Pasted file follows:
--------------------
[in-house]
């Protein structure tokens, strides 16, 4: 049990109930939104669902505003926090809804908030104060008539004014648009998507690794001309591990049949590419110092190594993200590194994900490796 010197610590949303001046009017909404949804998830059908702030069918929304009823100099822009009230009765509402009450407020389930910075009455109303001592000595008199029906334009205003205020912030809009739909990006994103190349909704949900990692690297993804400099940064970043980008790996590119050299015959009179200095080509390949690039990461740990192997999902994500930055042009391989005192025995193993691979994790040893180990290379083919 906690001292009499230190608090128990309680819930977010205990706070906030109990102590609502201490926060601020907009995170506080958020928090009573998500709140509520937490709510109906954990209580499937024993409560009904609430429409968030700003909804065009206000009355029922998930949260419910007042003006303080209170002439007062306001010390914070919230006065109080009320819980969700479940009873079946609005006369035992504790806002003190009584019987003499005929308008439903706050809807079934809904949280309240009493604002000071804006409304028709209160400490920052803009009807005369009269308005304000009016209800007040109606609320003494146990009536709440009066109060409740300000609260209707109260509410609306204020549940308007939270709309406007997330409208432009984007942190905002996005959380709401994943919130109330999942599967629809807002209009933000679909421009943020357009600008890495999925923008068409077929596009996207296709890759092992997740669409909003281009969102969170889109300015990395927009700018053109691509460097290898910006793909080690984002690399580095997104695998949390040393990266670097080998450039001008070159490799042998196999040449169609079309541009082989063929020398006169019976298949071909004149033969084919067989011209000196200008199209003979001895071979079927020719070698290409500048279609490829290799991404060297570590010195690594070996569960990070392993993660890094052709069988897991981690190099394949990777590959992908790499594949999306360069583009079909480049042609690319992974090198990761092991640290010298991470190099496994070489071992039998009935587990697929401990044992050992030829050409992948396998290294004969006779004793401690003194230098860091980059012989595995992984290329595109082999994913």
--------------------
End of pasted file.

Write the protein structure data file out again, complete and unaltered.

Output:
[in-house]
């Protein structure tokens, strides 16, 4: 049990109930939104669902505003926090809804908030104060008539004014648009998507690794001309591990049949590419110092190594993200590194994900490796 010197610590949303001046009017909404949804998830059908702030069918929304009823100099822009009230009765509402009450407020389930910075009455109303001592000595008199029906334009205003205020912030809009739909990006994103190349909704949900990692690297993804400099940064970043980008790996590119050299015959009179200095080509390949690039990461740990192997999902994500930055042009391989005192025995193993691979994790040893180990290379083919 906690001292009499230190608090128990309680819930977010205990706070906030109990102590609502201490926060601020907009995170506080958020928090009573998500709140509520937490709510109906954990209580499937024993409560009904609430429409968030700003909804065009206000009355029922998930949260419910007042003006303080209170002439007062306001010390914070919230006065109080009320819980969700479940009873079946609005006369035992504790806002003190009584019987003499005929308008439903706050809807079934809904949280309240009493604002000071804006409304028709209160400490920052803009009807005369009269308005304000009016209800007040109606609320003494146990009536709440009066109060409740300000609260209707109260509410609306204020549940308007939270709309406007997330409208432009984007942190905002996005959380709401994943919130109330999942599967629809807002209009933000679909421009943020357009600008890495999925923008068409077929596009996207296709890759092992997740669409909003281009969102969170889109300015990395927009700018053109691509460097290898910006793909080690984002690399580095997104695998949390040393990266670097080998450039001008070159490799042998196999040449169609079309541009082989063929020398006169019976298949071909004149033969084919067989011209000196200008199209003979001895071979079927020719070698290409500048279609490829290799991404060297570590010195690594070996569960990070392993993660890094052709069988897991981690190099394949990777590959992908790499594949999306360069583009079909480049042609690319992974090198990761092991640290010298991470190099496994070489071992039998009935587990697929401990044992050992030829050409992948396998290294004969006779004793401690003194230098860091980059012989595995992984290329595109082999994913």